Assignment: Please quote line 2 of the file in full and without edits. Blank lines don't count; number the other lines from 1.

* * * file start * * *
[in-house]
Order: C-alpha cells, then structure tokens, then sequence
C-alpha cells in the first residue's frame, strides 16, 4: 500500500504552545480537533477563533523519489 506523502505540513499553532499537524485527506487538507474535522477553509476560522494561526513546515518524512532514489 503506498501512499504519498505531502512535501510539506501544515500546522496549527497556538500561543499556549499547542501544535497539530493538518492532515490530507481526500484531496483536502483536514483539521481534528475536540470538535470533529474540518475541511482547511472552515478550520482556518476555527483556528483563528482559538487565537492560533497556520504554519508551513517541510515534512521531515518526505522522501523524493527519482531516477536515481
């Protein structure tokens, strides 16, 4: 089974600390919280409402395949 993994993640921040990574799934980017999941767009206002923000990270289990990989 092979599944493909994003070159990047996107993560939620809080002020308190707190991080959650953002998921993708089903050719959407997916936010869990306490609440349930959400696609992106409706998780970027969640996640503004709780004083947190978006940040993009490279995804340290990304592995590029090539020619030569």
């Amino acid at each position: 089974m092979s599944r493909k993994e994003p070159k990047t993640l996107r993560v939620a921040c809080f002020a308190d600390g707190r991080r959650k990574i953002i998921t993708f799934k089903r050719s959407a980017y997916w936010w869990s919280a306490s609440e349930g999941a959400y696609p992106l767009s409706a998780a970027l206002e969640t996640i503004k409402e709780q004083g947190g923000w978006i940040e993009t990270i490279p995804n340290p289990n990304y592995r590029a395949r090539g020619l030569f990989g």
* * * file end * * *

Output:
Order: C-alpha cells, then structure tokens, then sequence